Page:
The problem for Home Depot is that it was not an original defendant. It was a third-party defendant. The only original defendant was Mr. Jackson because Citibank initially sued him in state court to collect on the debt that he incurred to purchase a home water filtration system from Home Depot and Carolina Water Systems. Upon being sued on the debt, Mr. Jackson merely filed third-party lawsuits against Home Depot and Carolina Water Systems, alleging that they, through a fraudulent referral scheme, swindled him into buying a $9,000 filtration system in the first instance.
Class actions are normally initiated by plaintiffs, not by someone like Mr. Jackson who was the initial defendant in this case and who then became a third-party plaintiff upon suing Home Depot and Carolina Water Systems. In that respect, Mr. Jackson’s case is rather unusual.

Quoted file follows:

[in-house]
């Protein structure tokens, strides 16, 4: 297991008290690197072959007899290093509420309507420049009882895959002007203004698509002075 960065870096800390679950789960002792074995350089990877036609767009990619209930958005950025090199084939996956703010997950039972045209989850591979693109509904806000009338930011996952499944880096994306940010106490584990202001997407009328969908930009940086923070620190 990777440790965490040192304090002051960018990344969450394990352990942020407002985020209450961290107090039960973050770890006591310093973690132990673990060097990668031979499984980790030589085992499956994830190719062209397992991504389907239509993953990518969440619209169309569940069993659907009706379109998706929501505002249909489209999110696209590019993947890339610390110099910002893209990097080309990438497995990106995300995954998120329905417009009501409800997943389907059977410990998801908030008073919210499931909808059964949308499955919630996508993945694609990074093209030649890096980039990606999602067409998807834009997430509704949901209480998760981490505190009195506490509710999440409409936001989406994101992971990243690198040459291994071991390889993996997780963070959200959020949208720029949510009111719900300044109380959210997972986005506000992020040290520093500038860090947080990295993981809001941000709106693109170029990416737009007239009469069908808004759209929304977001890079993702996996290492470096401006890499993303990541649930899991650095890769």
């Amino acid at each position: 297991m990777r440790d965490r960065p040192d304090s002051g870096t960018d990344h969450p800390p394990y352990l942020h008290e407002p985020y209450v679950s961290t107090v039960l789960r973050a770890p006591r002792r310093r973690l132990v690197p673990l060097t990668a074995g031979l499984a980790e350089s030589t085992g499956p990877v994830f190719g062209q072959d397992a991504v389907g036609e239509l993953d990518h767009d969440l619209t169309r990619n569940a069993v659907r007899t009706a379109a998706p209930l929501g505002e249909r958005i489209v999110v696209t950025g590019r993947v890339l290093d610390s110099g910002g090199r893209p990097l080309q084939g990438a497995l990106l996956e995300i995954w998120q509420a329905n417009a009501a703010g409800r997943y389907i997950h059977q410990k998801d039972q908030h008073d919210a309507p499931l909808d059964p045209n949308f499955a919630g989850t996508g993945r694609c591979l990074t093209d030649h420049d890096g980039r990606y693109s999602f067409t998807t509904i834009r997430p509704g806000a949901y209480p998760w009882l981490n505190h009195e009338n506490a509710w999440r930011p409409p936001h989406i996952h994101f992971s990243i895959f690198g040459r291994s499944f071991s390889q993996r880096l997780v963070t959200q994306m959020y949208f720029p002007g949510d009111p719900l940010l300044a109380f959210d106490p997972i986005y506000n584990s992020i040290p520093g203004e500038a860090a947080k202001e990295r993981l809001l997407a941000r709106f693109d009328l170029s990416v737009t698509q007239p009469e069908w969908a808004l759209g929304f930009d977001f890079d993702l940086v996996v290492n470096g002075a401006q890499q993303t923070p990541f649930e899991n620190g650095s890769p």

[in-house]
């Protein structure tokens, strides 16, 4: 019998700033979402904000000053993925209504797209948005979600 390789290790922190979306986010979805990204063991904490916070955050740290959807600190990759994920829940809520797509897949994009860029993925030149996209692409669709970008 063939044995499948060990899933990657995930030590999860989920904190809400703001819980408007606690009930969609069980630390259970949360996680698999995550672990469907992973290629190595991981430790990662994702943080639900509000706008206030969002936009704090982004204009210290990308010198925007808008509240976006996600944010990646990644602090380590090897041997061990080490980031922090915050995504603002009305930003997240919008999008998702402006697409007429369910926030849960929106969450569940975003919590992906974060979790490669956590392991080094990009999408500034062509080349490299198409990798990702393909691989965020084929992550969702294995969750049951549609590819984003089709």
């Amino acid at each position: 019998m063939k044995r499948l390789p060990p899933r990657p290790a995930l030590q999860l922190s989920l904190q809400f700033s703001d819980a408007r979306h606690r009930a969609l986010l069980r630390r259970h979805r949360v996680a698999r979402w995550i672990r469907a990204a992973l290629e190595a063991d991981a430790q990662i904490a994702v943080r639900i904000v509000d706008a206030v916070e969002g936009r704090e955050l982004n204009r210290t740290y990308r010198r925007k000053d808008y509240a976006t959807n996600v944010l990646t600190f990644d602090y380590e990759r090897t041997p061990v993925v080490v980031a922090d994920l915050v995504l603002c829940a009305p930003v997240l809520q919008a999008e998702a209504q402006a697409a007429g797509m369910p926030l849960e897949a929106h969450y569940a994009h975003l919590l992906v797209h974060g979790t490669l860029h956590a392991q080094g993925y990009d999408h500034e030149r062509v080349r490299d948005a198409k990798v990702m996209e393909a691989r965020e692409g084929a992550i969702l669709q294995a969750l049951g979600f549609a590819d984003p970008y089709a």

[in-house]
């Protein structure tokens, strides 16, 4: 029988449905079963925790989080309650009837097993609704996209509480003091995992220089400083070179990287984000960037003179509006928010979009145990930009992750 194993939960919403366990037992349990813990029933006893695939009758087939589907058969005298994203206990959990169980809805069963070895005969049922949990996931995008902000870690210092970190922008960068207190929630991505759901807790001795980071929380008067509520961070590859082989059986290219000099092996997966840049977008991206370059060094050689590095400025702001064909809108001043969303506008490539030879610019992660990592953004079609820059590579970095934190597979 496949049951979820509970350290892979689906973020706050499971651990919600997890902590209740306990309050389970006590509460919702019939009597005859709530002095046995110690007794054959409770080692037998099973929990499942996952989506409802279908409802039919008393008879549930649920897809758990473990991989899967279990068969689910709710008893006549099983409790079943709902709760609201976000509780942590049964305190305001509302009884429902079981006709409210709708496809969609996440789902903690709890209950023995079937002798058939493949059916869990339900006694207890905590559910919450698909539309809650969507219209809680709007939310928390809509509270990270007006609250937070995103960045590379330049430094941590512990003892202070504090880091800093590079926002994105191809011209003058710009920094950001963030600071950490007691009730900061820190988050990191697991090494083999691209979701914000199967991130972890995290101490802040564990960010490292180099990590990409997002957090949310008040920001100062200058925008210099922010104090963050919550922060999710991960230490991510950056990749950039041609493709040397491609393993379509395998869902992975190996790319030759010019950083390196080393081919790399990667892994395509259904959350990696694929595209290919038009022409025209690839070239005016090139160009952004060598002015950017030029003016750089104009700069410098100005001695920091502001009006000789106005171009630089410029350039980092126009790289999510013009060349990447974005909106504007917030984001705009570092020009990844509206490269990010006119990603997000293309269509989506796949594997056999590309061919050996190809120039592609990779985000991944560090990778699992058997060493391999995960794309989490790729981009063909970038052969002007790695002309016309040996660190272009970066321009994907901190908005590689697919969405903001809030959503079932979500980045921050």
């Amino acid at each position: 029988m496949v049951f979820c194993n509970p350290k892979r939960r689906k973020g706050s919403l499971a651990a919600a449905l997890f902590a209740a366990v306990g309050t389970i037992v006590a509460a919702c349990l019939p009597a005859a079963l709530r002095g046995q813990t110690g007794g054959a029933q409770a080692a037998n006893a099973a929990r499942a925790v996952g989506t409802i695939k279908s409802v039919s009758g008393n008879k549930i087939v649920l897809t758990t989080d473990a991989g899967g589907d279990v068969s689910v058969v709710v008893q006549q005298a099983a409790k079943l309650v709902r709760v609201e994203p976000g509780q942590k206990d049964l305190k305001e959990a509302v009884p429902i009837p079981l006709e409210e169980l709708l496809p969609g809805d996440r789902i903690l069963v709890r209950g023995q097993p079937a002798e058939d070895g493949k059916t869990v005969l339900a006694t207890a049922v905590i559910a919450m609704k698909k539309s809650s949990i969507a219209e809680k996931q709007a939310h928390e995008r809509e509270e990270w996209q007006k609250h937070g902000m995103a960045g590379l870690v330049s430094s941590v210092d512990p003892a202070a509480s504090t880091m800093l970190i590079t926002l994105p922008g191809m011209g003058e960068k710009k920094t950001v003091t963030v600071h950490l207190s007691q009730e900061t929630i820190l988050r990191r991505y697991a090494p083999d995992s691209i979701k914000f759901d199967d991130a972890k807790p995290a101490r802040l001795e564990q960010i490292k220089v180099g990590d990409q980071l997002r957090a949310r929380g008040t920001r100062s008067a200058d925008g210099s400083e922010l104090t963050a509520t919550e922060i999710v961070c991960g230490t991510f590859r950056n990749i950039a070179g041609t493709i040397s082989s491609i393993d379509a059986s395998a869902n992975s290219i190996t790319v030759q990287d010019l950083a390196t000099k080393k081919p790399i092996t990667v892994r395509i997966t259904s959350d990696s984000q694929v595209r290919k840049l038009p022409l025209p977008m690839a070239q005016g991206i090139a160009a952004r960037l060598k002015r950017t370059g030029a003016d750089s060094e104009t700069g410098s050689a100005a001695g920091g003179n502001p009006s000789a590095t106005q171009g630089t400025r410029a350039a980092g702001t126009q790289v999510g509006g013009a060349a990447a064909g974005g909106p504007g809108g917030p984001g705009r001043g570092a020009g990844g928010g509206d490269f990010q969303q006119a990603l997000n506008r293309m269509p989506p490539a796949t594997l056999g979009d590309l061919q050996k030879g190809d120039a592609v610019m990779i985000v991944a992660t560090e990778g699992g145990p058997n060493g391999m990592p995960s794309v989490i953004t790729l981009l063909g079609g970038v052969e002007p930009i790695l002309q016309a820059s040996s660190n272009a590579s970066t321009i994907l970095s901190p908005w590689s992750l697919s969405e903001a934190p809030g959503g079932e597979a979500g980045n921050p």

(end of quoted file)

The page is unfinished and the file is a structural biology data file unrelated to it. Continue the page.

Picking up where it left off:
Nonetheless, Rashad Blossom was encouraged by the decision, considered it a huge victory and believed it helped shed clarity on a common misconception. He explained, saying, “there is a misconception that state courts are plaintiff friendly and that is totally unfounded, especially in North Carolina. It does not have a reputation of having jackpot juries or as being a plaintiff-oriented state.” Blossom further stated, “the Supreme Court’s ruling will help change that perception. It appears that the Supreme Court is convinced that state courts, in general, and North Carolina state courts, in particular, are fully capable of administering justice and deciding cases fairly.”
In other Supreme Court class action cases this year, the Court denied certiorari in an attack on cy pres settlements in Frank v. Gaos and did not allow the use of equitable tolling to excuse the failure to file a Rule 23(f) appeal within fourteen days in Neutraceutical Corp. v. Lambert.